QUESTION: What is the responsibility of the attorney general’s office in supporting and enforcing federal laws and the policies of the Trump administration? Please be specific in identifying any laws or policies you believe should or should not be rigorously enforced.
ANSWER: Having taken the oath of office, the attorney general cannot knowingly act contrary to federal or state law. However, the attorney general has a responsibility to act in the best interests of Illinois residents. Therefore, she must always pursue any available reasonable interpretations of law and policy that most appropriately address our needs. The following are examples of the key issues:
The AG should continue to offer support for DACA and Dreamers;
The AG should not support Sessions’ rollback of policies related to the legalization or decriminalization of marijuana by the states;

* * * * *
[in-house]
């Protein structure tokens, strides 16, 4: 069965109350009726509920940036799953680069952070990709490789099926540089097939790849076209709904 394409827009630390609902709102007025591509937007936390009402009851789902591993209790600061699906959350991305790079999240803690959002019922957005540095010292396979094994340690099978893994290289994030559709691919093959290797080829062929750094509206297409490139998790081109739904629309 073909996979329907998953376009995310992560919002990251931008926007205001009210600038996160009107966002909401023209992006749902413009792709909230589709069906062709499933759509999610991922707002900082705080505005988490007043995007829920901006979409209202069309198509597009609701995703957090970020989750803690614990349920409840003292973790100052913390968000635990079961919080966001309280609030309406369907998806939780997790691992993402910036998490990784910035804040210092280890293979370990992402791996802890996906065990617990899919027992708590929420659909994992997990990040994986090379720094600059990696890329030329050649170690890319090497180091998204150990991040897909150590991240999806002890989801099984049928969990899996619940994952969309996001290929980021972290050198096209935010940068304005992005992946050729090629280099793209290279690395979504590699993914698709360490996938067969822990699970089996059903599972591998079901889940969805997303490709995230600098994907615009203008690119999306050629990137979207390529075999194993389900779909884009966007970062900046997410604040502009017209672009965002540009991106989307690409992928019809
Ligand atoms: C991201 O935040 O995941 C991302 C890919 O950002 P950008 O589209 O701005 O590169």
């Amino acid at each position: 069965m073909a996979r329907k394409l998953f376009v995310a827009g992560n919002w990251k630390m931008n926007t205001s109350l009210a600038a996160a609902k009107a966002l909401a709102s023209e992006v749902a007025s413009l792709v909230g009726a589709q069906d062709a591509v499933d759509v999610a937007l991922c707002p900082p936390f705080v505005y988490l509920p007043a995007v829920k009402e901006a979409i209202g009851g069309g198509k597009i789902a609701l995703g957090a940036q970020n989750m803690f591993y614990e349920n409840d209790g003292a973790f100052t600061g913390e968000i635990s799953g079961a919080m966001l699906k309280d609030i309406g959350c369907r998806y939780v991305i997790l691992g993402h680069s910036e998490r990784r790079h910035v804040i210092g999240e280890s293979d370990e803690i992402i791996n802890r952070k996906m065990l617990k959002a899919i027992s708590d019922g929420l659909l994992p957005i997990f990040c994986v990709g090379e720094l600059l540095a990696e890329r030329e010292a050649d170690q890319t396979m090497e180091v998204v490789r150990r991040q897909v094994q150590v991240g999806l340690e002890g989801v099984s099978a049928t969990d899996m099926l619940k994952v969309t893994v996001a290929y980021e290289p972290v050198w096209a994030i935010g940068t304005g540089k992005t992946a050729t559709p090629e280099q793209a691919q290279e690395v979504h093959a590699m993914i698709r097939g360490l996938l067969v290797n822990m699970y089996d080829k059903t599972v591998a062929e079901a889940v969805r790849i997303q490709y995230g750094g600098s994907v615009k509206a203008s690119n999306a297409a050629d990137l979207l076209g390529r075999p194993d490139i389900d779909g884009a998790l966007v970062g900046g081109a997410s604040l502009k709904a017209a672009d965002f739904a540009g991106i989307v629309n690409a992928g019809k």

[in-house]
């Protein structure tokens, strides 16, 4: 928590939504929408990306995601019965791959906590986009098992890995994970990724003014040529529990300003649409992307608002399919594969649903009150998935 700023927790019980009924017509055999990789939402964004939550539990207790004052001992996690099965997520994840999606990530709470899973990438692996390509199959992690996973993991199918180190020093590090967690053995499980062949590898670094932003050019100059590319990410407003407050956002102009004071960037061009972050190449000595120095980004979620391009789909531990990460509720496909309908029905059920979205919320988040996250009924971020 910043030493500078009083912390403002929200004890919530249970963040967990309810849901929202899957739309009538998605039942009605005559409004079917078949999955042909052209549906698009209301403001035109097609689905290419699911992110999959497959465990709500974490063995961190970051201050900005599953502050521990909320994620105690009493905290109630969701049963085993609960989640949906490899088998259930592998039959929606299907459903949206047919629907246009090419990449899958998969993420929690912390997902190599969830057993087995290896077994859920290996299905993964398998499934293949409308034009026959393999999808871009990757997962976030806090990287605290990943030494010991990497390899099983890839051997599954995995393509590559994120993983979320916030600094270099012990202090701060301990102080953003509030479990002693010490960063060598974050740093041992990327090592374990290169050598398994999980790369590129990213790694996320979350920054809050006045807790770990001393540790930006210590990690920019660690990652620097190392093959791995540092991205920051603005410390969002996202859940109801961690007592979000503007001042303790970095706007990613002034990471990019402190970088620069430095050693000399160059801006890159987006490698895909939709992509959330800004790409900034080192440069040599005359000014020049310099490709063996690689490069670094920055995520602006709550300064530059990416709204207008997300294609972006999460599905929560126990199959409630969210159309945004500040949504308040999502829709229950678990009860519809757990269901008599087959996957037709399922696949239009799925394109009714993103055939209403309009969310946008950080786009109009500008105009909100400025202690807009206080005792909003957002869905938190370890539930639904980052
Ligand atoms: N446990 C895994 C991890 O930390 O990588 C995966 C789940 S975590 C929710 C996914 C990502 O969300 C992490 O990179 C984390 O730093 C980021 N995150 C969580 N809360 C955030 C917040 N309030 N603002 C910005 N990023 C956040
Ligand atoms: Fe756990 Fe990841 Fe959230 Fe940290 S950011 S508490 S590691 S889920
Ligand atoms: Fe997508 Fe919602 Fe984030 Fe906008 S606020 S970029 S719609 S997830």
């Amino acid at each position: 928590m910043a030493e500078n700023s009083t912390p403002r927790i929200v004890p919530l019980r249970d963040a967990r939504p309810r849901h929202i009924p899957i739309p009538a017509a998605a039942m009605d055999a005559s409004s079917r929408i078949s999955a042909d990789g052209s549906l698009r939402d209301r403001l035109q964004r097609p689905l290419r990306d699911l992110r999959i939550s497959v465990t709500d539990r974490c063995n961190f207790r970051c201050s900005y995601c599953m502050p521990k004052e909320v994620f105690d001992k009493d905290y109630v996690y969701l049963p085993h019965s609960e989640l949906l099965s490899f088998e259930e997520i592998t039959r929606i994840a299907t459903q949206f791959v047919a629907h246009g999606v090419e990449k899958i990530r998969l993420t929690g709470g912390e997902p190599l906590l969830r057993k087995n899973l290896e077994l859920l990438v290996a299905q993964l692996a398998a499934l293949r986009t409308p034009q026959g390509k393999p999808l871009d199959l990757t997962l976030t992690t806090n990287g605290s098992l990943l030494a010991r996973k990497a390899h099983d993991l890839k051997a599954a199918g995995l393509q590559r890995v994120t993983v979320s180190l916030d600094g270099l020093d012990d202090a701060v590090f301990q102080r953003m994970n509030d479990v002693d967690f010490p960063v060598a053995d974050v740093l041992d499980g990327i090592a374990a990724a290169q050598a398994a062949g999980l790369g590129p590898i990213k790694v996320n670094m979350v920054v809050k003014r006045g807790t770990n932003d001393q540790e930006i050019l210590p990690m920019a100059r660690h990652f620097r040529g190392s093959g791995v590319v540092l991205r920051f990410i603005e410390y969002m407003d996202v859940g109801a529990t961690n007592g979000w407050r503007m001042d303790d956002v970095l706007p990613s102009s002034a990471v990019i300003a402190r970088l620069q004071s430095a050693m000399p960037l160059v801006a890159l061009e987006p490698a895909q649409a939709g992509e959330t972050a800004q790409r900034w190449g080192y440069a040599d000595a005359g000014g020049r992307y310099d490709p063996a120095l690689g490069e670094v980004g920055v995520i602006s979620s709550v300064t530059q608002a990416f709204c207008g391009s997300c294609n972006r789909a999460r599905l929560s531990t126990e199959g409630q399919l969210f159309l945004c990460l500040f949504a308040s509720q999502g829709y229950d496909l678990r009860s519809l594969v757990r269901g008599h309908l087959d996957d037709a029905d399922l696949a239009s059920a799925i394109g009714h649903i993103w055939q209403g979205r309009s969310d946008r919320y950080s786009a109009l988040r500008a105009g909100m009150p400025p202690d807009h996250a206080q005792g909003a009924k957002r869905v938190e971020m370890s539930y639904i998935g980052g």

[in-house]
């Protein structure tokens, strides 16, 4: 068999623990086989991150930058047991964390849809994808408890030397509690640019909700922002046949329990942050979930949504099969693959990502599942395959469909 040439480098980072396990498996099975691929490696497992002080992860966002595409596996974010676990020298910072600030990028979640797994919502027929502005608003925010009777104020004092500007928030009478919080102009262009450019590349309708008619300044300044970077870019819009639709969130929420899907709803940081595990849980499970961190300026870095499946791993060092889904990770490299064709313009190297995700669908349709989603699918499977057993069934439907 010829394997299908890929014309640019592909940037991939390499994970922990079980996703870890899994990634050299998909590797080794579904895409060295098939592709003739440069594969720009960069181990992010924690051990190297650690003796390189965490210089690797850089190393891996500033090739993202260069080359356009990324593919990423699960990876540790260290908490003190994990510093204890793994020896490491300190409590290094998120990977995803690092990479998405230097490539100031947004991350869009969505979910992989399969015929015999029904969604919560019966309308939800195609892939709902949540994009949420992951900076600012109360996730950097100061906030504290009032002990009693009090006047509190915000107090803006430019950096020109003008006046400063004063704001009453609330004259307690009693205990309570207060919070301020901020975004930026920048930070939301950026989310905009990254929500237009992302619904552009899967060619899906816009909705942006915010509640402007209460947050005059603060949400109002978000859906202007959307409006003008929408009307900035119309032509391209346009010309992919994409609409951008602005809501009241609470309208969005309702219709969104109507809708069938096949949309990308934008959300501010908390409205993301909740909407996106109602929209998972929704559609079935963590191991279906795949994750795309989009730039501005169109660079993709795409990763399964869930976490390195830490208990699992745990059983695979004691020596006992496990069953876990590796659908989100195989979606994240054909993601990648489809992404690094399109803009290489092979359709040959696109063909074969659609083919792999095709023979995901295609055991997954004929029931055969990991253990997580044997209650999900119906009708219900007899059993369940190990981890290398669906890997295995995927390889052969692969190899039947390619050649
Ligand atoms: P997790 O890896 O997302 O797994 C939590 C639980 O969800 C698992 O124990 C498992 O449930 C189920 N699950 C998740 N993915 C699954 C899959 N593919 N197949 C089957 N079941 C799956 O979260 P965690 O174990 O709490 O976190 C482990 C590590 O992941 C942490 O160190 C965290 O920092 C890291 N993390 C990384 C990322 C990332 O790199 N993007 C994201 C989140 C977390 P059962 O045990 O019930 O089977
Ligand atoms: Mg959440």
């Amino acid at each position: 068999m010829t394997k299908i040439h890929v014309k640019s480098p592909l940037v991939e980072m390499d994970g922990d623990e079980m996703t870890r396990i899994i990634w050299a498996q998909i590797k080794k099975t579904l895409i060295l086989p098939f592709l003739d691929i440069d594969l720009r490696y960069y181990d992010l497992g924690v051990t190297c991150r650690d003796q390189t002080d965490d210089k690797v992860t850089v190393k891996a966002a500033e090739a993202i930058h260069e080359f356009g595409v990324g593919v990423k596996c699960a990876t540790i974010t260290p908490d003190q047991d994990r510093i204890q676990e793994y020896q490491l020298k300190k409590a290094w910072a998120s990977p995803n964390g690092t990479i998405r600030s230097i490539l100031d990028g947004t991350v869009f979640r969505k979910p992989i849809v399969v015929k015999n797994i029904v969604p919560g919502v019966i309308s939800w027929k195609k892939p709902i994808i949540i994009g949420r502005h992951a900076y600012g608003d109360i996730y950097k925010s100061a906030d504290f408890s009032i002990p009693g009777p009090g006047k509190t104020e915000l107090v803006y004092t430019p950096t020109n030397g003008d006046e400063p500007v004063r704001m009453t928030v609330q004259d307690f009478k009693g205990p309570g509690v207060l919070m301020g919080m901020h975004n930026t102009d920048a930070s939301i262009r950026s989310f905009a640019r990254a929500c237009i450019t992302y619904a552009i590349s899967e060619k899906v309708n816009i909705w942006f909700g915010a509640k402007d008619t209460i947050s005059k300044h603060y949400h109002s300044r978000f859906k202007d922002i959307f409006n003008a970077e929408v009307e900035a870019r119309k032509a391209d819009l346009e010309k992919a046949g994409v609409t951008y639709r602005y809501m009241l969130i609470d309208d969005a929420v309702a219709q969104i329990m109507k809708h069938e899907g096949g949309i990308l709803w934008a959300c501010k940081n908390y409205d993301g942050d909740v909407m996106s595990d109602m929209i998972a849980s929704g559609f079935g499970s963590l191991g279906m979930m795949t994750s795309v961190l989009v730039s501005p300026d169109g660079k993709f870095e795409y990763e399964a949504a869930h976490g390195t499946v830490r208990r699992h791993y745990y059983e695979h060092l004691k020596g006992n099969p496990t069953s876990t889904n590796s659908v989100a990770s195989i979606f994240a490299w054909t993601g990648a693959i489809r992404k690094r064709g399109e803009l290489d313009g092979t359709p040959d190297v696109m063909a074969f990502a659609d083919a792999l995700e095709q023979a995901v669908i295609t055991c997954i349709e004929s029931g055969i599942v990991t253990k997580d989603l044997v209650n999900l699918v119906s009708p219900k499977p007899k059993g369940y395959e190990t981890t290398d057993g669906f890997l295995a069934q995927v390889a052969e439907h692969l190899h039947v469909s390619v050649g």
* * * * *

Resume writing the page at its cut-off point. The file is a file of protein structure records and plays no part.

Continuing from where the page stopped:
The AG should continue to support the rights of sanctuary cities and continue to advise Illinois Law Enforcement on their obligations under the Illinois Trust Act;
The AG should continue to oppose Trump’s backing out of the Clean Power Plan and should continue to advocate for effective federal and state environmental policies;
The AG should oppose any actions by the Trump administration to undermine affirmative action;
The AG should oppose any policies or legislation intended to undermine women’s reproductive rights and access to contraception;
The AG should oppose any policies or legislation intended to undermine workers’ rights to unionize and engage in collective bargaining; and
The AG should oppose any policies or legislation that might undermine the civil rights of the LGBTQ community, including their ability to serve in the military and access to bathrooms corresponding to the gender with which they identify.
QUESTION: Attorney General Madigan joined an amicus brief in a federal suit opposing the Trump administration’s efforts to cut off federal public safety grants to “sanctuary” cities. Would you have done the same? Madigan also has called on Gov. Rauner to reject any request by the Trump administration to use local law enforcement officers as “immigration officials.” What would you have done?